In further embodiments, a medical instrument can come in the form of a kit. The magnets can reversibly insert into the medical instrument, for example by a screw-thread mechanism. Accordingly, a variety of magnets can be interchanged to modify the attractive forces. Further, via the screw-thread arrangement the magnetic force can be more finely calibrated by rotating through the thread, modifying the precise position of the magnets.

In some embodiments, a practitioner can test a medical instrument, directly or indirectly observing the magnetic force. If the magnetic force is too strong or weak by at least a given amount, the practitioner can interchange the magnets. If the magnetic force is not too strong or weak by at least the given amount, the practitioner can adjust the position of any of the magnets to more finely tune the magnetic force.

Although this invention has been disclosed in the context of certain preferred embodiments and examples, it will be understood by those skilled in the art that the present invention extends beyond the specifically disclosed embodiments to other alternative embodiments and/or uses of the invention and obvious modifications and equivalents thereof. In addition, while a number of variations of the invention have been shown and described in detail, other modifications, which are within the scope of this invention, will be readily apparent to those of skill in the art based upon this disclosure. It is also contemplated that various combinations or sub-combinations of the specific features and aspects of the embodiments may be made and still fall within the scope of the invention. Accordingly, it should be understood that various features and aspects of the disclosed embodiments can be combined with or substituted for one another in order to form varying modes of the disclosed invention. Thus, it is intended that the scope of the present invention herein disclosed should not be limited by the particular disclosed embodiments described above, but should be determined only by a fair reading of the claims that follow.

Claims

1. A medical instrument comprising:

a channel;
a first interacting structure extending along at least a portion of the channel;
a slider having a first attraction portion, at least a portion of the slider being disposed so as to move in the channel; and
a control member being rotatably coupled to the slider and having a second interacting structure, the second interacting structure engaging with the first interacting structure so as to move the slider in the channel when the control member is rotated, and a second attraction portion disposed such that a distance between the second attraction portion and the first attraction portion changes as the control member is rotated relative to the slider.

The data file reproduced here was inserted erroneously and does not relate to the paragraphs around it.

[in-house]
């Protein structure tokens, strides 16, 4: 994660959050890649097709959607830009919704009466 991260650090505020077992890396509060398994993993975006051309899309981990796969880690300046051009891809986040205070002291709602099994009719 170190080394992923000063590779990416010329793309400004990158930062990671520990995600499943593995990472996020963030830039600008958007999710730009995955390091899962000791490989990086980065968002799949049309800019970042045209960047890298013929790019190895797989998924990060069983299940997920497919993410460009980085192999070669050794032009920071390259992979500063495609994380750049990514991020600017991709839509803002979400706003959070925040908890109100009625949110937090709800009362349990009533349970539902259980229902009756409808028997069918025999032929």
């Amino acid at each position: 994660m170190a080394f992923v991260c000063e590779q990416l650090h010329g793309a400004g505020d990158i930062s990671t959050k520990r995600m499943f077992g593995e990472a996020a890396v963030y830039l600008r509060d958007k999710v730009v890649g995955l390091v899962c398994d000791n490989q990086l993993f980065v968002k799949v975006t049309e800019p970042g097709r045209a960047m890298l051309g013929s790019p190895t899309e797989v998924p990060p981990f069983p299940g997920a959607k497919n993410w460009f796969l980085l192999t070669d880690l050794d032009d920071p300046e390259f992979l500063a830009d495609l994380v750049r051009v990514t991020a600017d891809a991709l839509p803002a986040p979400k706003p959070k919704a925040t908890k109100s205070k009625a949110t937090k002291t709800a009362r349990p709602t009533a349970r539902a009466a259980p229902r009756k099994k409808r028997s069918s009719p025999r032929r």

2. A medical instrument according to claim 1, wherein the first interacting structure is a track.

3. A medical instrument according to claim 1, wherein the second interacting structure is a gear.

4. A medical instrument according to claim 1, wherein there is an attractive force between the attraction portions that varies with their distance.

5. A medical instrument according to claim 4, wherein the first attraction portion is a permanent magnet.

6. A medical instrument according to claim 4, wherein the second attraction portion is a permanent magnet.

7. A medical instrument according to claim 4, wherein at least one of the attraction portions are free to move in at least one direction within a cavity, such that its movement can create an audible feedback when generally adjacent the other attraction portion.

8. A medical instrument for receiving an attachment having a fixed portion and a movable portion, the instrument comprising:

a handle configured to receive the fixed portion and having a channel;
a slider configured to receive the movable portion and having at least one magnetic portion, at least a portion of the slider being disposed so as to move within the channel; and
a controller having at least one magnetic portion disposed so as to create a magnetic force with the at least one magnetic portion of the slider, the controller being configured such that movement of the controller causes movement of the slider up to a threshold force at which the magnetic force is overwhelmed and the slider and the controller separate.

9. A medical instrument according to claim 8, wherein the controller is rotatable relative to the slider.

10. A medical instrument according to claim 8, wherein the controller is disposed to move within the channel.